Alex’s aesthetic pleasure and its own so-called moral concern: since
music, like violence, prompts an instinctual response in Alex, it
too becomes susceptible. In behaviorism, this unintended transference
is known a “false positive,” the incidental stimulation of a secondary
sense that shares some of the same faculties with the impulse being
tested. Brodsky is aware of the phenomenon, but the consequences
don’t faze him. Ludovico’s Technique is predicated on the notion
that the criminal impulse can be isolated and eliminated, but Brodsky
himself admits that human psychology remains more complicated and
that the removal of violent tendencies runs the risk of extinguishing
other, more benign inclinations.
The contamination of music for Alex represents a particularly tragic
loss, since music has been the only thing that engages him in a higher
sense of being. Music is, in Burgess’s words, “a figure of celestial
bliss,” a sentiment that Alex would obviously agree with, as he labels
the doctors’ incorporation of Beethoven into his aversion therapy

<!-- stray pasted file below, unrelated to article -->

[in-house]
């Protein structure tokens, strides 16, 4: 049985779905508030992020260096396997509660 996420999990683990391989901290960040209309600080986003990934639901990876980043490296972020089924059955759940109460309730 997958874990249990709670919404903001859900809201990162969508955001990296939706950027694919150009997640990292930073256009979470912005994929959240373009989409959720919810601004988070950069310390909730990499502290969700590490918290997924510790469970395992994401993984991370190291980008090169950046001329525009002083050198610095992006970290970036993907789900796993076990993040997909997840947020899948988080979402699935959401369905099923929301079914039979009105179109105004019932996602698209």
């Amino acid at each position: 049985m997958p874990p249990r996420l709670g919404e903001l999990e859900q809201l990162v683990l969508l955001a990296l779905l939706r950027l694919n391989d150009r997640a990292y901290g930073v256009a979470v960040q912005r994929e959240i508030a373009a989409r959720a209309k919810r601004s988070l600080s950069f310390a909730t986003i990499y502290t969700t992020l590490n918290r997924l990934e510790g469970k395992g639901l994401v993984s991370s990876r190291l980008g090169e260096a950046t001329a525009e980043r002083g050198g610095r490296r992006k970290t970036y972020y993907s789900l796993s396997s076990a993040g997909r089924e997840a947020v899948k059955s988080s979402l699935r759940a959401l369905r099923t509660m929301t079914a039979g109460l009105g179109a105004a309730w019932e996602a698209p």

“a filthy unforgivable sin.” Significantly, Alex has never used
the specifically theological word sin to describe
an offense perpetrated against him—not when his friends betrayed
him, not when the police beat him, not even when a cellmate tried
to molest him. While Ludovico’s Technique, by taking away Alex’s
free will, has already removed his identity as a human being created
by God—or, as the chaplain put it earlier, taken Alex “beyond the
reach of the power of prayer”—this loss of divinity finds its most
acute expression in the loss of Alex’s beloved music. Hearing Beethoven’s
Fifth, Alex vomits for the first time, suggesting that this represents
a crucial moment in Alex’s conditioning. Alex rejects the treatment
verbally, decrying its humanity, as well as physically. This moment
finds an echo in Part Three, when Alex attempts suicide: impelled
by music, Alex will throw himself from a window.
Ace your assignments with our guide to A Clockwork Orange!